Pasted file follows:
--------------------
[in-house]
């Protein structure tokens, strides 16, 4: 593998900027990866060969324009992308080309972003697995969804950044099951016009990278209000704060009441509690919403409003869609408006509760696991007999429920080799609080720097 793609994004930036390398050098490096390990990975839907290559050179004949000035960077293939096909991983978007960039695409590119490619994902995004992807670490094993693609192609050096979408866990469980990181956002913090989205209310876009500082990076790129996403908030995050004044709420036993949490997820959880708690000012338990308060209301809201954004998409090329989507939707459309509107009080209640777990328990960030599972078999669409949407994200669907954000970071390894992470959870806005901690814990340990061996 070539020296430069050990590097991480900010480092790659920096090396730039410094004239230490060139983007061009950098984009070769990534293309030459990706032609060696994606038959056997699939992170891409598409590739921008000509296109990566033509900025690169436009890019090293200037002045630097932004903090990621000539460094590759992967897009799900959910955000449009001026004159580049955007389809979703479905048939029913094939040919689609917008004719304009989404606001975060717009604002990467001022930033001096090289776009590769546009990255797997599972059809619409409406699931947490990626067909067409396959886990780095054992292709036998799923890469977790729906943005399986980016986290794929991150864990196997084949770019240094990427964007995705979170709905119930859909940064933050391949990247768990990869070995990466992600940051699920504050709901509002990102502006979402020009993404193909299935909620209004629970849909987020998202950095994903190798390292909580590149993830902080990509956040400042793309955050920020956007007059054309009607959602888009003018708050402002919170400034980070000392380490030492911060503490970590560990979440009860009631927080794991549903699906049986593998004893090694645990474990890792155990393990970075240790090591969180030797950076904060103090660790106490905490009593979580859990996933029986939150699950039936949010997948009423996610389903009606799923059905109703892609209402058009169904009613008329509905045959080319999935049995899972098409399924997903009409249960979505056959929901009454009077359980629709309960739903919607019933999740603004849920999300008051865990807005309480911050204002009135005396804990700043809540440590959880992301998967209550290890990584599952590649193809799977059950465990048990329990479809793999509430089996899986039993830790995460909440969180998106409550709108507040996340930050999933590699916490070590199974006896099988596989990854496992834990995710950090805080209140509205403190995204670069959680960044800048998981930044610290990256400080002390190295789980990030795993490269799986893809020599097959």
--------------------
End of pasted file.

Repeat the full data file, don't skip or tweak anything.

[in-house]
């Protein structure tokens, strides 16, 4: 593998900027990866060969324009992308080309972003697995969804950044099951016009990278209000704060009441509690919403409003869609408006509760696991007999429920080799609080720097 793609994004930036390398050098490096390990990975839907290559050179004949000035960077293939096909991983978007960039695409590119490619994902995004992807670490094993693609192609050096979408866990469980990181956002913090989205209310876009500082990076790129996403908030995050004044709420036993949490997820959880708690000012338990308060209301809201954004998409090329989507939707459309509107009080209640777990328990960030599972078999669409949407994200669907954000970071390894992470959870806005901690814990340990061996 070539020296430069050990590097991480900010480092790659920096090396730039410094004239230490060139983007061009950098984009070769990534293309030459990706032609060696994606038959056997699939992170891409598409590739921008000509296109990566033509900025690169436009890019090293200037002045630097932004903090990621000539460094590759992967897009799900959910955000449009001026004159580049955007389809979703479905048939029913094939040919689609917008004719304009989404606001975060717009604002990467001022930033001096090289776009590769546009990255797997599972059809619409409406699931947490990626067909067409396959886990780095054992292709036998799923890469977790729906943005399986980016986290794929991150864990196997084949770019240094990427964007995705979170709905119930859909940064933050391949990247768990990869070995990466992600940051699920504050709901509002990102502006979402020009993404193909299935909620209004629970849909987020998202950095994903190798390292909580590149993830902080990509956040400042793309955050920020956007007059054309009607959602888009003018708050402002919170400034980070000392380490030492911060503490970590560990979440009860009631927080794991549903699906049986593998004893090694645990474990890792155990393990970075240790090591969180030797950076904060103090660790106490905490009593979580859990996933029986939150699950039936949010997948009423996610389903009606799923059905109703892609209402058009169904009613008329509905045959080319999935049995899972098409399924997903009409249960979505056959929901009454009077359980629709309960739903919607019933999740603004849920999300008051865990807005309480911050204002009135005396804990700043809540440590959880992301998967209550290890990584599952590649193809799977059950465990048990329990479809793999509430089996899986039993830790995460909440969180998106409550709108507040996340930050999933590699916490070590199974006896099988596989990854496992834990995710950090805080209140509205403190995204670069959680960044800048998981930044610290990256400080002390190295789980990030795993490269799986893809020599097959």